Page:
The product is often called low density fiberboard. The German manufacturer Gutex, for example, has for decades made fiberboard insulation from spruce and fir chips and shavings from sawmills, a plentiful resource in Maine. Gutex fiberboard is used for sheathing in both walls and roofs. The material allows water vapor from inside to pass through and keep the wall cavity dry, a property builders desire.


Insulation performance is primarily ranked by R-value, a measure of how well a material slows heat transfer. The higher the R-value, the better the insulation. Gutex has an R-value of 3.7 per inch.

In the United States, it’s common to see exterior walls sheathed in the pink, extruded polystyrene foam made by Owens Corning, which is rated at R-5 per inch, or rigid foam sheets from Dow Chemical, which boast an R-value of 6.5 per inch. Both block moisture.

While the foam has higher insulating values, a sustainably made insulation board that’s cost-competitive with foam would be an attractive alternative, according to Mike Byram, who heads up outdoor products sales at Viking Lumber in Holden.

Viking, which has stores from Milbridge to Damariscotta, is interested in GO Lab’s work. Byram said it has become common for customers to ask about eco-friendly and locally made products.

“We would like to see a product like this hit the market,” he said. “I think eventually it could take the place of foam.”



That transition could take time, in the view of Steve Konstantino, owner of Performance Building Supply in Portland, because contractors can be slow to change the way they do things.

“I’ve grown weary of bringing in and trying to sell products that no one knows about,” he said.

But both Konstantino and Byram say that a flood of new building products competing for attention these day has sped up the pace of acceptance, especially around energy and indoor air quality. Paints featuring low or zero volatile emissions were novel a few years ago, Konstantino noted. Today, all major manufacturers sell them.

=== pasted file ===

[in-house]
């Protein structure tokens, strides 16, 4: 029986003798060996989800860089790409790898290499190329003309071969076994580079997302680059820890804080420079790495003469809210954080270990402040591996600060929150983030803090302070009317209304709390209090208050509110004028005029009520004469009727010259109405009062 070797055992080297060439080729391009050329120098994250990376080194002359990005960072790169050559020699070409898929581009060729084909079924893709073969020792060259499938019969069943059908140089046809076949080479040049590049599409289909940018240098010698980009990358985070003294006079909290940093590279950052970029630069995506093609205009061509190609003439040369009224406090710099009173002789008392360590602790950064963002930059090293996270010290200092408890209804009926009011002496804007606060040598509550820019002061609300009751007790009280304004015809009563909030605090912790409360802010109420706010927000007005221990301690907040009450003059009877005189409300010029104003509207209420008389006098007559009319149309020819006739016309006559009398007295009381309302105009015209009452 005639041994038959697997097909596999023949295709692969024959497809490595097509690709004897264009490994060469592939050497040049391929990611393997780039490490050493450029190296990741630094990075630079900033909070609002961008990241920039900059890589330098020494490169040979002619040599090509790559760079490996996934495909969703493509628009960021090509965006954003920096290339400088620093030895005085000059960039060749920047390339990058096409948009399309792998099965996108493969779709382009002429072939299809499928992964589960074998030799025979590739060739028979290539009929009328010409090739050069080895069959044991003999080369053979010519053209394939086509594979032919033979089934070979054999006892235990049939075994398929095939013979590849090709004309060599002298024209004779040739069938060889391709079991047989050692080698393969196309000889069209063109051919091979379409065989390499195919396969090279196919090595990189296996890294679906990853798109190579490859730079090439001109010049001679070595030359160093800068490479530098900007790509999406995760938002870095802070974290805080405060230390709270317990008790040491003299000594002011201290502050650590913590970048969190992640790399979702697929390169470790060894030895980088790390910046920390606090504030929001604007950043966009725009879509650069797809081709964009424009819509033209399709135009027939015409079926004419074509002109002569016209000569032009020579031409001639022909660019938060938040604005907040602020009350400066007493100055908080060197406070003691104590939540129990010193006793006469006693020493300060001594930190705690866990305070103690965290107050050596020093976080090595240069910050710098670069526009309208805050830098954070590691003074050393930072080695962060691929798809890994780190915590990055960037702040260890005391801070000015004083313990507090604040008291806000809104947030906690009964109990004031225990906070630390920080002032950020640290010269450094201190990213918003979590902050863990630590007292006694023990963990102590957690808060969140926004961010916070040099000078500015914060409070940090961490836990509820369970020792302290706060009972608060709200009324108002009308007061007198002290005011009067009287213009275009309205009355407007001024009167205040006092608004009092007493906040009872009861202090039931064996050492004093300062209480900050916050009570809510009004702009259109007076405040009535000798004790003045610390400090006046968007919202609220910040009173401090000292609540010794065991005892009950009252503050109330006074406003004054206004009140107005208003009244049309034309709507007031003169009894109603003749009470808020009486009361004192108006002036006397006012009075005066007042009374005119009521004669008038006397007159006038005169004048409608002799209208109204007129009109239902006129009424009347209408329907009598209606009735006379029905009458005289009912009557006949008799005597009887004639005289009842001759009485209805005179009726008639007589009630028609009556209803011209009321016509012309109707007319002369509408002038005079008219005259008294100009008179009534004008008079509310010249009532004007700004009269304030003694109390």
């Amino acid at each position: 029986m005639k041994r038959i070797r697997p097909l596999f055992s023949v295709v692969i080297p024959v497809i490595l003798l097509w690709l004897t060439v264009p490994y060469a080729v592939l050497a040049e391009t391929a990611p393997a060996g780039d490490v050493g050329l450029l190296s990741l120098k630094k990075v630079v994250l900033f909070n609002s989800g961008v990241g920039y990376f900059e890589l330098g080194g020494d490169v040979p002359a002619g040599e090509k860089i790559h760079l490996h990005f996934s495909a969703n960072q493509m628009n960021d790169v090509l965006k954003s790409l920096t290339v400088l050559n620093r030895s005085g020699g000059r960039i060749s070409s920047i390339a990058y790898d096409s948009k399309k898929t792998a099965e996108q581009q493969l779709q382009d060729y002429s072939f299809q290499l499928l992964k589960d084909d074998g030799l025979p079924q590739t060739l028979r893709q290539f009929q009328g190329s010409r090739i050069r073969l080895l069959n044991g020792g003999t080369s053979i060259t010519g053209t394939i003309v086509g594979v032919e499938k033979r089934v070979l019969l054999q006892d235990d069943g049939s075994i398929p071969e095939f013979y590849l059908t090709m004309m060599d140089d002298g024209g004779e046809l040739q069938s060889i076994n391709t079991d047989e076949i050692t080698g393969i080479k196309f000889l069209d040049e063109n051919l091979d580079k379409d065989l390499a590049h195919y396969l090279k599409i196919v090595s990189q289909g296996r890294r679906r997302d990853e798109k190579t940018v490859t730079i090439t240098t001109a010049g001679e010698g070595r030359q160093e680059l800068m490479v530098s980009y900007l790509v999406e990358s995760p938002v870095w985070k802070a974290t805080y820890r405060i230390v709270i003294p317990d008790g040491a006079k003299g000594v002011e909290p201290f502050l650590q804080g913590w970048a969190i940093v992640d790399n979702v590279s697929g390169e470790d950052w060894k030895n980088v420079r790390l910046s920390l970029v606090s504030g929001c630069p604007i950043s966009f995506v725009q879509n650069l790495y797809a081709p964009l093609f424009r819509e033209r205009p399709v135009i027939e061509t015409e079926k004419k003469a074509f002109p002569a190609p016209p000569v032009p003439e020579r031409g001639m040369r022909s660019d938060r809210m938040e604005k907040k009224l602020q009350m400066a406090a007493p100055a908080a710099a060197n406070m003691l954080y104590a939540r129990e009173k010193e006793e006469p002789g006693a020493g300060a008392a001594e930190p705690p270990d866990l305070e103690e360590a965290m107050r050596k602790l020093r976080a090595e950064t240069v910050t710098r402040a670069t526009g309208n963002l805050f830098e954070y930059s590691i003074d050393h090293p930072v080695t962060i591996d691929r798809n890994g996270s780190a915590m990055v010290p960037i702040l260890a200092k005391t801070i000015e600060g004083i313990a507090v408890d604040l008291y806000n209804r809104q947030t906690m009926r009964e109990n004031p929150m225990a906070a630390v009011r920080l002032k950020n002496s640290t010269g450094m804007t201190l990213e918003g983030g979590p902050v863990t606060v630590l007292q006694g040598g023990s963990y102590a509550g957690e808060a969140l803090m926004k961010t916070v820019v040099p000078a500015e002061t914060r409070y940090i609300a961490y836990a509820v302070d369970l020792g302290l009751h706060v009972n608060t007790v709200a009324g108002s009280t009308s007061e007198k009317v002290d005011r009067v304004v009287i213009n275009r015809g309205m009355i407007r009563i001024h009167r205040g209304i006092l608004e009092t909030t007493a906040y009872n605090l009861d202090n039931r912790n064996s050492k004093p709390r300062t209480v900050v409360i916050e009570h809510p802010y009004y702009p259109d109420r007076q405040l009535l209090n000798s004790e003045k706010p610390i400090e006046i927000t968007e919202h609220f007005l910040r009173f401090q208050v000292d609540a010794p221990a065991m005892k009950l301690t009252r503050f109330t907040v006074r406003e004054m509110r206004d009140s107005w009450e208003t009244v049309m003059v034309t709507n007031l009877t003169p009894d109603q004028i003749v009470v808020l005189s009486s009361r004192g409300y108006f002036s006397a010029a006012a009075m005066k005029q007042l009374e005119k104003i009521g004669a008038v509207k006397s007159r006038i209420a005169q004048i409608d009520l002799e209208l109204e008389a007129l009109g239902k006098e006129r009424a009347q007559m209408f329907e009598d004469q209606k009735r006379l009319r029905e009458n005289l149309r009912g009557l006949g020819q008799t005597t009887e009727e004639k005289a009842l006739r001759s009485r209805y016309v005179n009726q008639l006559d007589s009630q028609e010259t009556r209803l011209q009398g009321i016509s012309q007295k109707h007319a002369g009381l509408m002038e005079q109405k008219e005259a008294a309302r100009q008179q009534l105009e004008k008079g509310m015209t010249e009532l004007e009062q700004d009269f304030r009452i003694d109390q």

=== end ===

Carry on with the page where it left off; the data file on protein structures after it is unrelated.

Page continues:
Konstantino said he thinks fiberboard insulation manufacturing is a great fit for Maine, but for a product to become mainstream, it has to be carried in big-box home improvement stores, such as The Home Depot and Lowe’s.

“We’re pretty far away from that,” he said.

For now, Henry and his team are focused on attracting a manufacturer and a distribution network. They also need to make a case to potential investors for why Maine is a better location than states with lower power costs and tax rates.


“Everyone we talk to in finance and venture capital asks, ‘Why Maine?’ ” he said.

One argument, according to Alden Robbins, vice president of Robbins Lumber in Searsmont, is that Maine has strong brand recognition in the Northeast. His company makes a variety of pine boards, and is building a power plant that will use waste wood to dry lumber and generate electricity for sale. But Robbins said his property also could be a site for a fiberboard insulation factory, and that he’d be interested in selling the product through a wholesale distribution arm the company operates in Maine and Nova Scotia.

“I think there’s a lot of potential for a product like this,” he said.

Tux Turkel can be contacted at 791-6462 or

[email protected]